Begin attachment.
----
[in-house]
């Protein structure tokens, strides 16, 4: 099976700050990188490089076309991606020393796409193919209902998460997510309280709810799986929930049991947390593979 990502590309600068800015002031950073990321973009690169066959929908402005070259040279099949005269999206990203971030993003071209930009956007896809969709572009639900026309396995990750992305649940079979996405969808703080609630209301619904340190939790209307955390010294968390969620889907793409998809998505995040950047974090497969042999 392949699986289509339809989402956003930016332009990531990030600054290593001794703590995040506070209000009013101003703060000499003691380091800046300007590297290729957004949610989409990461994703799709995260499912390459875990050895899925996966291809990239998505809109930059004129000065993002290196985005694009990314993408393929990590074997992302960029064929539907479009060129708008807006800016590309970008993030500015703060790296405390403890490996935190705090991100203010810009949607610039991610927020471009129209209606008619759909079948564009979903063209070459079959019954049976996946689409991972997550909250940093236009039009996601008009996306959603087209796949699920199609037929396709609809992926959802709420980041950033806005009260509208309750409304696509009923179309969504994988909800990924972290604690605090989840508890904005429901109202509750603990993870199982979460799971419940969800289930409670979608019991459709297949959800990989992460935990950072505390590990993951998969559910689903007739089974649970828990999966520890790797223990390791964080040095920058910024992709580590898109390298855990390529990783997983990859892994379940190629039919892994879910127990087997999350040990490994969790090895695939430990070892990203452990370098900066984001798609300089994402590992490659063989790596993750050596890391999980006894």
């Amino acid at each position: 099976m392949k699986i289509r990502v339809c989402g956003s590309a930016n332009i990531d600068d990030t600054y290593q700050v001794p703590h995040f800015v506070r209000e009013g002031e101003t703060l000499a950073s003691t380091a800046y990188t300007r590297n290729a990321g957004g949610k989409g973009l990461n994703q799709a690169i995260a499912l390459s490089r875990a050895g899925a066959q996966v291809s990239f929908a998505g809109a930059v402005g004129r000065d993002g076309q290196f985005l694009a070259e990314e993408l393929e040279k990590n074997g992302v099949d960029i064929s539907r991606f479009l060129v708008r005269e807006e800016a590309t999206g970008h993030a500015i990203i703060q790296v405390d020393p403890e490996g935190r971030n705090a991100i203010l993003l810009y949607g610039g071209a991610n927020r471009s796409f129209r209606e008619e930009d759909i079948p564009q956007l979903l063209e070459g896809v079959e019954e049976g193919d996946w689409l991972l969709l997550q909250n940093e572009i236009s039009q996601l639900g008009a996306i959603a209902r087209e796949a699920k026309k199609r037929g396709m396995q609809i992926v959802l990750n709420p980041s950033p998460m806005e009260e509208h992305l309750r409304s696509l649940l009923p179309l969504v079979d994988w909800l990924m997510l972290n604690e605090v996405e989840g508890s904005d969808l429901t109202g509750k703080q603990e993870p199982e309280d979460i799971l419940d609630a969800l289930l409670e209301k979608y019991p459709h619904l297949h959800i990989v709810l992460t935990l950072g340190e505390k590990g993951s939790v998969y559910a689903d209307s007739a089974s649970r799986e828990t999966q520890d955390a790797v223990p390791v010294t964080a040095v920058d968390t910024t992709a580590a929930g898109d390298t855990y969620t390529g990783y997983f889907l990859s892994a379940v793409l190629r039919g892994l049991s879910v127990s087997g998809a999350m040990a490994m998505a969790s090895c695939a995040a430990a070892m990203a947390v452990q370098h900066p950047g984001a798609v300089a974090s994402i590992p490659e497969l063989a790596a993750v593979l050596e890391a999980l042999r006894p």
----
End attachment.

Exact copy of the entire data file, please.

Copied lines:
[in-house]
């Protein structure tokens, strides 16, 4: 099976700050990188490089076309991606020393796409193919209902998460997510309280709810799986929930049991947390593979 990502590309600068800015002031950073990321973009690169066959929908402005070259040279099949005269999206990203971030993003071209930009956007896809969709572009639900026309396995990750992305649940079979996405969808703080609630209301619904340190939790209307955390010294968390969620889907793409998809998505995040950047974090497969042999 392949699986289509339809989402956003930016332009990531990030600054290593001794703590995040506070209000009013101003703060000499003691380091800046300007590297290729957004949610989409990461994703799709995260499912390459875990050895899925996966291809990239998505809109930059004129000065993002290196985005694009990314993408393929990590074997992302960029064929539907479009060129708008807006800016590309970008993030500015703060790296405390403890490996935190705090991100203010810009949607610039991610927020471009129209209606008619759909079948564009979903063209070459079959019954049976996946689409991972997550909250940093236009039009996601008009996306959603087209796949699920199609037929396709609809992926959802709420980041950033806005009260509208309750409304696509009923179309969504994988909800990924972290604690605090989840508890904005429901109202509750603990993870199982979460799971419940969800289930409670979608019991459709297949959800990989992460935990950072505390590990993951998969559910689903007739089974649970828990999966520890790797223990390791964080040095920058910024992709580590898109390298855990390529990783997983990859892994379940190629039919892994879910127990087997999350040990490994969790090895695939430990070892990203452990370098900066984001798609300089994402590992490659063989790596993750050596890391999980006894």
């Amino acid at each position: 099976m392949k699986i289509r990502v339809c989402g956003s590309a930016n332009i990531d600068d990030t600054y290593q700050v001794p703590h995040f800015v506070r209000e009013g002031e101003t703060l000499a950073s003691t380091a800046y990188t300007r590297n290729a990321g957004g949610k989409g973009l990461n994703q799709a690169i995260a499912l390459s490089r875990a050895g899925a066959q996966v291809s990239f929908a998505g809109a930059v402005g004129r000065d993002g076309q290196f985005l694009a070259e990314e993408l393929e040279k990590n074997g992302v099949d960029i064929s539907r991606f479009l060129v708008r005269e807006e800016a590309t999206g970008h993030a500015i990203i703060q790296v405390d020393p403890e490996g935190r971030n705090a991100i203010l993003l810009y949607g610039g071209a991610n927020r471009s796409f129209r209606e008619e930009d759909i079948p564009q956007l979903l063209e070459g896809v079959e019954e049976g193919d996946w689409l991972l969709l997550q909250n940093e572009i236009s039009q996601l639900g008009a996306i959603a209902r087209e796949a699920k026309k199609r037929g396709m396995q609809i992926v959802l990750n709420p980041s950033p998460m806005e009260e509208h992305l309750r409304s696509l649940l009923p179309l969504v079979d994988w909800l990924m997510l972290n604690e605090v996405e989840g508890s904005d969808l429901t109202g509750k703080q603990e993870p199982e309280d979460i799971l419940d609630a969800l289930l409670e209301k979608y019991p459709h619904l297949h959800i990989v709810l992460t935990l950072g340190e505390k590990g993951s939790v998969y559910a689903d209307s007739a089974s649970r799986e828990t999966q520890d955390a790797v223990p390791v010294t964080a040095v920058d968390t910024t992709a580590a929930g898109d390298t855990y969620t390529g990783y997983f889907l990859s892994a379940v793409l190629r039919g892994l049991s879910v127990s087997g998809a999350m040990a490994m998505a969790s090895c695939a995040a430990a070892m990203a947390v452990q370098h900066p950047g984001a798609v300089a974090s994402i590992p490659e497969l063989a790596a993750v593979l050596e890391a999980l042999r006894p």